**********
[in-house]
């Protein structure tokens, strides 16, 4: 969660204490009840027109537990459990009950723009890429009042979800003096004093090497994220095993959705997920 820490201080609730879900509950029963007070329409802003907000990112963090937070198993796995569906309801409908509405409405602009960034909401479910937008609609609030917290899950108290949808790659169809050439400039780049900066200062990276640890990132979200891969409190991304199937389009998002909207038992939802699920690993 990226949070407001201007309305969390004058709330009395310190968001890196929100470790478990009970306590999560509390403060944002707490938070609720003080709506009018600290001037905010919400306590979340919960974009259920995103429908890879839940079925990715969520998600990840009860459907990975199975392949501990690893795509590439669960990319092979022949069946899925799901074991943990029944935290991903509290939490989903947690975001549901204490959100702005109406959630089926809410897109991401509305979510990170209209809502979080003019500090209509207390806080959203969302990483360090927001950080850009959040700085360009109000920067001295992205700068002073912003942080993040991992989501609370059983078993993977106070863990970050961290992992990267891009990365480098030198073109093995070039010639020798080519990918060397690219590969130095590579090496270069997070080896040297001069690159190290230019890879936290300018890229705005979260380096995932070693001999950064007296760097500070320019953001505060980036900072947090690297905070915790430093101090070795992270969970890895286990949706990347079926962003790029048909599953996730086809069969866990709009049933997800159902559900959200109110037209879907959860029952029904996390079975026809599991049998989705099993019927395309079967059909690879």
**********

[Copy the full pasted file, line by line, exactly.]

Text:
[in-house]
């Protein structure tokens, strides 16, 4: 969660204490009840027109537990459990009950723009890429009042979800003096004093090497994220095993959705997920 820490201080609730879900509950029963007070329409802003907000990112963090937070198993796995569906309801409908509405409405602009960034909401479910937008609609609030917290899950108290949808790659169809050439400039780049900066200062990276640890990132979200891969409190991304199937389009998002909207038992939802699920690993 990226949070407001201007309305969390004058709330009395310190968001890196929100470790478990009970306590999560509390403060944002707490938070609720003080709506009018600290001037905010919400306590979340919960974009259920995103429908890879839940079925990715969520998600990840009860459907990975199975392949501990690893795509590439669960990319092979022949069946899925799901074991943990029944935290991903509290939490989903947690975001549901204490959100702005109406959630089926809410897109991401509305979510990170209209809502979080003019500090209509207390806080959203969302990483360090927001950080850009959040700085360009109000920067001295992205700068002073912003942080993040991992989501609370059983078993993977106070863990970050961290992992990267891009990365480098030198073109093995070039010639020798080519990918060397690219590969130095590579090496270069997070080896040297001069690159190290230019890879936290300018890229705005979260380096995932070693001999950064007296760097500070320019953001505060980036900072947090690297905070915790430093101090070795992270969970890895286990949706990347079926962003790029048909599953996730086809069969866990709009049933997800159902559900959200109110037209879907959860029952029904996390079975026809599991049998989705099993019927395309079967059909690879």